Both these are specifically about the English language, of course. For a much wider study of the evolution of languages generally, Steven Roger Fischer’s A history of language is excellent, and one does not need to have professional knowledge of linguistics, phonetics etc. to understand it. I have a UK edition published in 1999, but Fischer is a New Zealand scholar, and I am not sure if that is the date of the original edition.

  67. Ya’ll are so smart. I love … LOVE … the threads here.

    I can also recommend Bill Bryson’s book on English called the Mother Tounge (I think, brain freeze) and his book about American English called Made in America. They are educational AND funny. yay!

    And dandelion is a key ingreadient in natural diuretic teas found in co-op shops. Also in thenatural ‘dieters’ teas because apparently heavy women like me aren’t smart enough to understand the false comfort of water weight loss (grumble). I’m fat, not stupid, dammit.

    In Eastern Kentucky, where Jenny occasionaly sends a character to find a dog or get married, my grandma used to smake a spring salad of ‘kilt’ dandelion. No, we didn’t sew them wee skirts. Something was kilt when you drizzled boiling hot pork fat over it. Like a dressing. For white trash. It’s my heritage, I can mock. Outsiders would get bitch-slapped tho. Funny how that works.
    Anyone else ever eaten squirrel?

  68. Never have eaten squirrel, although I have wished death on the ones that ate my Christmas catcuses last summer and my jack ‘o lantern last Halloween. Scurvy little bastards.

    The squirrels in Rocky Mountain Nat’l Park are coal black with tufts on their ears and they are emmisaries of Satan. I nearly burst — well perhaps that’s TMTI — chasing one that ran off with my friend’s fanny pack that contained her trail mix, all of her money as she was moving to the West coast, and the only set of car keys she had.

    I prefer chickory in my coffee. That scares off all my coworkers, who happily make an entire 10-cup coffee pot with ONLY one and a half scoops of coffee.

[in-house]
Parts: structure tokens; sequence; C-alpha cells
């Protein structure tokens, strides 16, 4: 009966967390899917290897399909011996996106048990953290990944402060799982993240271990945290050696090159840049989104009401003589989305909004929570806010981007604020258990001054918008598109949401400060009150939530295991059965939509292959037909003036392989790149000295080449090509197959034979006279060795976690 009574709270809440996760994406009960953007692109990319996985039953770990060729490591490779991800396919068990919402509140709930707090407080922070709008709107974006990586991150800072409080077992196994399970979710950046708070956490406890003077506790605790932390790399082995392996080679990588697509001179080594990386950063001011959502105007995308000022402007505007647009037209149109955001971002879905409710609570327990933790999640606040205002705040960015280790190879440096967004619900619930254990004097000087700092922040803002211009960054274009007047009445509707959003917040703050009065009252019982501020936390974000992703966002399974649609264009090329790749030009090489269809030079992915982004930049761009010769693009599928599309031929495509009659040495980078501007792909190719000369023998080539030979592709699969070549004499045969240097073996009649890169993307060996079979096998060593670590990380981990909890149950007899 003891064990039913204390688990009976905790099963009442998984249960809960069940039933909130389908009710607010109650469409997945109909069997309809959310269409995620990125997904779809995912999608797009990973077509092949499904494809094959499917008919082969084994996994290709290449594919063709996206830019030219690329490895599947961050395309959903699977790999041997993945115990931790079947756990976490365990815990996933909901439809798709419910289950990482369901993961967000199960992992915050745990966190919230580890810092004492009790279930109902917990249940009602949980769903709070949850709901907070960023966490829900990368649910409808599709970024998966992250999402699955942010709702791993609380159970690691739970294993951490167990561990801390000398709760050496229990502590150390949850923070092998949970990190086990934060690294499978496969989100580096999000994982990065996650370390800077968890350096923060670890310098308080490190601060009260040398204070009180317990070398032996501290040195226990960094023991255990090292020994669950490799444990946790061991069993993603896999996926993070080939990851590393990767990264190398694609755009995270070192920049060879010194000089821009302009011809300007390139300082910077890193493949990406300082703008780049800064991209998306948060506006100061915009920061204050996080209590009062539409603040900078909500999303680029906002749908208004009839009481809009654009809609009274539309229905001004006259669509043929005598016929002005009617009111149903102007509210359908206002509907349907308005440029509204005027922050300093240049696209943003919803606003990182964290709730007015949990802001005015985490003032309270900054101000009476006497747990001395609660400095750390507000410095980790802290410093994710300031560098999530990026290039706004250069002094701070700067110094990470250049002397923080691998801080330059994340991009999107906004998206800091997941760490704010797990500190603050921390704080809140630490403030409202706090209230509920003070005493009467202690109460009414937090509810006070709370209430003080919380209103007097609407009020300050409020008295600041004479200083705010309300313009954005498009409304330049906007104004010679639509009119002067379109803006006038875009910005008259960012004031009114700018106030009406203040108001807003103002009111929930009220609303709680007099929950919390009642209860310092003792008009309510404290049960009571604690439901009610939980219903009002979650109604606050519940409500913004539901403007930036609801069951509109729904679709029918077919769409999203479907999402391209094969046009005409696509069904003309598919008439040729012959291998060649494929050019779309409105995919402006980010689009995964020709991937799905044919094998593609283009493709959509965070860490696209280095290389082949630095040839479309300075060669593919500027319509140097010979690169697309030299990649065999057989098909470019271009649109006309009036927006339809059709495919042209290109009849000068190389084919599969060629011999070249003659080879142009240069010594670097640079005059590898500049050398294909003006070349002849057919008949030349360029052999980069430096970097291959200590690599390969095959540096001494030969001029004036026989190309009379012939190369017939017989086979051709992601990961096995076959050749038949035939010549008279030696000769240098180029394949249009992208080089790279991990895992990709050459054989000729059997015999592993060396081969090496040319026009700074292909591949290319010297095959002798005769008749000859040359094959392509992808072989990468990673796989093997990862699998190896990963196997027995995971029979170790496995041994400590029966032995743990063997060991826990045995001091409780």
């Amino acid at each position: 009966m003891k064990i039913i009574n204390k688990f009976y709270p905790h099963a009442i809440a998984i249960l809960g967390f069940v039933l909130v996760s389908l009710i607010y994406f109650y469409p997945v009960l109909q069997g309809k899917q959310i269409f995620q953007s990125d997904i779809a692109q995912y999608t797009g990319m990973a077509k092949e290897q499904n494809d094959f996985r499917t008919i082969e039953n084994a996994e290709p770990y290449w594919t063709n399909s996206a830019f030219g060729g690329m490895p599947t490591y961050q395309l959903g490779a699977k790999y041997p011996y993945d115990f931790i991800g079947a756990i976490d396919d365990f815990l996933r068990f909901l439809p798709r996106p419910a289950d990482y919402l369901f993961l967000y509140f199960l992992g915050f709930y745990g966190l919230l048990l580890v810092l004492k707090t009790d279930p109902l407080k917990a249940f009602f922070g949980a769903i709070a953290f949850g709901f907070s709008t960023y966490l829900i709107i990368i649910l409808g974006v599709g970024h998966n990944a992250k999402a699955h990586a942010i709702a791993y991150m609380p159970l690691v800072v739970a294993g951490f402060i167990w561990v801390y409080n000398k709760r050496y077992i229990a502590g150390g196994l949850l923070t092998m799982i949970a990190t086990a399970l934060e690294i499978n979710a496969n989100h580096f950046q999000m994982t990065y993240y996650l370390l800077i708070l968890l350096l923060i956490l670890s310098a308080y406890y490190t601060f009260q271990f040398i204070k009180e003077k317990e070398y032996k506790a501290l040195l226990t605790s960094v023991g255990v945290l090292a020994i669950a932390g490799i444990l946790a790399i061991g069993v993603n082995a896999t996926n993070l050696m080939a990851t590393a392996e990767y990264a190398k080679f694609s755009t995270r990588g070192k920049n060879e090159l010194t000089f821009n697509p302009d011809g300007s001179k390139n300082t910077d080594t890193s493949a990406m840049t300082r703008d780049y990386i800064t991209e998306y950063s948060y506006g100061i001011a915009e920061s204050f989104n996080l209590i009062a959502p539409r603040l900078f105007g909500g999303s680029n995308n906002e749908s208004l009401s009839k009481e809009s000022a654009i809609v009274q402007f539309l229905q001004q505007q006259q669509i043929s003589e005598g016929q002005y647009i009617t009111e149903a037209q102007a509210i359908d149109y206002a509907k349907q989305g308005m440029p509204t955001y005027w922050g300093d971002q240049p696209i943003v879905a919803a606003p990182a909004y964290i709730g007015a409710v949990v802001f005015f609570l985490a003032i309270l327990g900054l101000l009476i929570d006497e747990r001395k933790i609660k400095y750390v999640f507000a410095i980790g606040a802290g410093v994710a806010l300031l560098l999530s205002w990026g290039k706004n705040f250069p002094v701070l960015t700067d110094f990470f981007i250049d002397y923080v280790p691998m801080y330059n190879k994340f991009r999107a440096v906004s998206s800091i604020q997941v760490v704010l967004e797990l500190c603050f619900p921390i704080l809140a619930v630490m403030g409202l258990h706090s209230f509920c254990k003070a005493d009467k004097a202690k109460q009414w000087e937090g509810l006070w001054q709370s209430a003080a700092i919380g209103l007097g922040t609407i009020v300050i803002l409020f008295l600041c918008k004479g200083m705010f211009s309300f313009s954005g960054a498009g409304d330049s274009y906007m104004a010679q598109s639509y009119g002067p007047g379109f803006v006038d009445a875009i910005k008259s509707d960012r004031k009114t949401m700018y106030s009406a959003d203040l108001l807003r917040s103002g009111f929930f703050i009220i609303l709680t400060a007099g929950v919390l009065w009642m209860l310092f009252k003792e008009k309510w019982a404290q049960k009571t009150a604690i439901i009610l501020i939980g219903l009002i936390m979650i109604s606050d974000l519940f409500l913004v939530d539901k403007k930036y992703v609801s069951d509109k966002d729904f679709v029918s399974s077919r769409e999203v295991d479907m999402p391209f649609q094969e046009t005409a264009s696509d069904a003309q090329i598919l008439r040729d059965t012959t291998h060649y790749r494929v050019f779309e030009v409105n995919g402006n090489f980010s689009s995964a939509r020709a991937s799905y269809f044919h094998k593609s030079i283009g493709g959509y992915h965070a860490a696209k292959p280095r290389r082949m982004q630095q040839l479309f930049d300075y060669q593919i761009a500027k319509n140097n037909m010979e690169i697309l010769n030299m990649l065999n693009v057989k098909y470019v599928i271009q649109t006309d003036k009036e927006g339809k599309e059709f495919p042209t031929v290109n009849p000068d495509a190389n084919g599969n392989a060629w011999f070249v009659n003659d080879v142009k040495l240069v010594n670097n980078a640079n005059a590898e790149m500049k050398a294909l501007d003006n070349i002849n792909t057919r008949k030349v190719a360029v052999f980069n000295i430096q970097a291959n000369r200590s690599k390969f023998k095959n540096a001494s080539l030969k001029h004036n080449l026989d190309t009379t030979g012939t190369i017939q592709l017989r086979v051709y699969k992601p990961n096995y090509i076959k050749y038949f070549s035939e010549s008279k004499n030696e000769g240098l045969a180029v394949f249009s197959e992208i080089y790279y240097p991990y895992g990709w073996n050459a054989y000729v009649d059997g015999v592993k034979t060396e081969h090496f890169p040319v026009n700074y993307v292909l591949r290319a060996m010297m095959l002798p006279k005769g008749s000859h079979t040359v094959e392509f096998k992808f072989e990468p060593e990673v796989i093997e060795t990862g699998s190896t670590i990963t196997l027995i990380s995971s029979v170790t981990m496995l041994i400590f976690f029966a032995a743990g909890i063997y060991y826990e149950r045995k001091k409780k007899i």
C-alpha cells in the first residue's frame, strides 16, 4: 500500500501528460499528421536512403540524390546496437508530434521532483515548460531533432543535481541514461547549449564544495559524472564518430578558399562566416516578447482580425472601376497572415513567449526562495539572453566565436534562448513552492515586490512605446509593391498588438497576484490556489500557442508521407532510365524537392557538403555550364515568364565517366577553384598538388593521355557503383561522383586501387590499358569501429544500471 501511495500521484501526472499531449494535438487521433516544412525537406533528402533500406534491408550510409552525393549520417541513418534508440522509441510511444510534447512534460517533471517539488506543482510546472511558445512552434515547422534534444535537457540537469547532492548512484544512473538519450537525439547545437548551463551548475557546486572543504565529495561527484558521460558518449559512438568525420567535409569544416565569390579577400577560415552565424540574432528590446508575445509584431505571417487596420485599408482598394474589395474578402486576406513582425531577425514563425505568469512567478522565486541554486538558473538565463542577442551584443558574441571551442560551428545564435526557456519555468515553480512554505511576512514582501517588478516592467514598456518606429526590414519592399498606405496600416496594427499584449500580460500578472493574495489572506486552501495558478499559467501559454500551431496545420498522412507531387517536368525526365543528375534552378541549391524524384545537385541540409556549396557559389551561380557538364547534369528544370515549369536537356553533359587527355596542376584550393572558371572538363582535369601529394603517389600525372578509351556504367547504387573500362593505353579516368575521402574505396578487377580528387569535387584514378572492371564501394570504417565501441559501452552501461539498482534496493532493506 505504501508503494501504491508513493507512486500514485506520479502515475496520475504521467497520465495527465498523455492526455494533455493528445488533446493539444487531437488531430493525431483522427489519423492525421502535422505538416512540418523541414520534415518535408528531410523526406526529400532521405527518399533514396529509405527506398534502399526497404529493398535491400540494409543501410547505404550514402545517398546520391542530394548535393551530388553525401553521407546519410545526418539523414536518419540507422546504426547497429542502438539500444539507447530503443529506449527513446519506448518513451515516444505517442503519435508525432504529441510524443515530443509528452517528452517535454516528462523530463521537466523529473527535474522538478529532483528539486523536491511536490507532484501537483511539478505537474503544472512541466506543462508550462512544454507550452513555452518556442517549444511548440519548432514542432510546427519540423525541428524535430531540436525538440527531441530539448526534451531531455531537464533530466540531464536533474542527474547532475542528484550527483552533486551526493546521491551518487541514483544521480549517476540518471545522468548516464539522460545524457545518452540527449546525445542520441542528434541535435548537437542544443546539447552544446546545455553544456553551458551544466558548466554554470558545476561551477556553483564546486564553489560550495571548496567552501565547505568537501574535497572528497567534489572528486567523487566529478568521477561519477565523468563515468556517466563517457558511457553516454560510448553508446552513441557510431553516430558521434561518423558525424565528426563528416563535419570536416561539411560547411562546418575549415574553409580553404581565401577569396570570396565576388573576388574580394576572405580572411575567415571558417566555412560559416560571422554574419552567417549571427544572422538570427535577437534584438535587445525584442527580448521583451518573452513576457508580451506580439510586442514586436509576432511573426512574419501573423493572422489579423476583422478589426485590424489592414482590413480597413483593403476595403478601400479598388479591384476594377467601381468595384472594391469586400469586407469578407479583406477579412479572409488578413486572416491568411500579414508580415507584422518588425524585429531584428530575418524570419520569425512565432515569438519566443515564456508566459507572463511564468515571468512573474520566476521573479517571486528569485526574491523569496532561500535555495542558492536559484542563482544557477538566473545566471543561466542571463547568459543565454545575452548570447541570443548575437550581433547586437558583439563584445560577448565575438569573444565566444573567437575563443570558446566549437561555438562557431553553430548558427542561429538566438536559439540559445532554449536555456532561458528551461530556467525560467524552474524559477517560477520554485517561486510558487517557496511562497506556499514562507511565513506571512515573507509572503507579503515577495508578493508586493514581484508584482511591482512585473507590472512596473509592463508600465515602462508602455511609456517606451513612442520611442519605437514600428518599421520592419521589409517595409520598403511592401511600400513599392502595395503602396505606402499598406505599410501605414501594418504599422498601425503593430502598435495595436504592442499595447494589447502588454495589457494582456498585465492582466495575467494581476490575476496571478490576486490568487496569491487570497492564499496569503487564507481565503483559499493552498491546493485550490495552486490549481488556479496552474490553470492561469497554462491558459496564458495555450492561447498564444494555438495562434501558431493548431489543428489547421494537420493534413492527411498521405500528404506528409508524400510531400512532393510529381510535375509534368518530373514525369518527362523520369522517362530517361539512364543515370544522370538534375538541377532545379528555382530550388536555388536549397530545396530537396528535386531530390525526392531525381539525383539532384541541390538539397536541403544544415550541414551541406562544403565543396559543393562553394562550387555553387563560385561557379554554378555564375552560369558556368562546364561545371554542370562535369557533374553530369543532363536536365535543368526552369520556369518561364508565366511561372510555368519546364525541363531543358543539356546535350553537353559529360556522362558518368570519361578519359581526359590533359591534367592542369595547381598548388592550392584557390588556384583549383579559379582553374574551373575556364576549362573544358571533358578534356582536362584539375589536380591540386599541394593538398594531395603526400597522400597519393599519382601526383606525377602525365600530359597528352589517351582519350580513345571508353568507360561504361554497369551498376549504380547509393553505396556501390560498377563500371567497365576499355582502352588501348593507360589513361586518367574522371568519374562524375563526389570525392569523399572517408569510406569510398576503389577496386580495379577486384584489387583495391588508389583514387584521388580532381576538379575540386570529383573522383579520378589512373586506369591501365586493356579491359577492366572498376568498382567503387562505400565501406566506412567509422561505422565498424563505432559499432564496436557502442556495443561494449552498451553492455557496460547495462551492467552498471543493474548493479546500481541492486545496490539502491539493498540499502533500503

SNIF. I will not offend with my description of that slop.


  69. Tigress, Kyra, thank you for the recommendations. I appreciate it.

    Kyra..I’m curious. Does squirrel taste like chicken?

  70. I hate to admit it … but it does taste a little like chicken. With wee little drumsticks. But these were eastern red squirrels, not western emmisaries of Satan. They taste like brimstone.

    My dad is a physician and made coffee that could disolve the counter. I grew up on it. I’ve drunk an expresso not knowing it was ‘different’. Sadly, stomache problems make me a rare coffee drinker. I am a tea whore now. Barry’s tea … sent by the gods.

  71. Don’t eat any Kaibab squirrels from the North Rim of the Grand Canyon–they carry bubonic plague.

    I guess the South Rim ones are safe. With fava beans and a nice Chianti.

    eutdgx — Evil undertakers take Doherty’s great xeriscape (for gravesites, I suppose).

  72. Can one catch plague from eating an infected animal? Wouldn’t it be more dangerous if the squirrel sneezed in one’s vicinity?

    Just a thought.

  73. Actually, I believe plague is transmitted via fleas. Thus, eating a fully cooked squirrel (no pink) that has been rendered thouroghly flealess should be fine. The brimstone taste would throw me off though.

    Hmmm … what if the fleas sneezed?

  74. Of course you are right, Kyra; I was getting muddled between the means of transmission of the disease and one of its early symptoms. One would, indeed, have to be bitten by a flea that had bitten an infected squirrel.


  75. So its okay to eat a bubonic plague ridden squirrel as long as its cooked well?

    I think I’ll let someone else test that theory.

  76. mcb: I wouldn’t like it either, but I think the only kind of transmitted disease from fully cooked foods is mad cow .. becuase of the specialized protiens. I think. I wouldn’t risk it either come to think of it. But in theory (anyone have a degree in biochemistry or epidmemology?) it should be okay.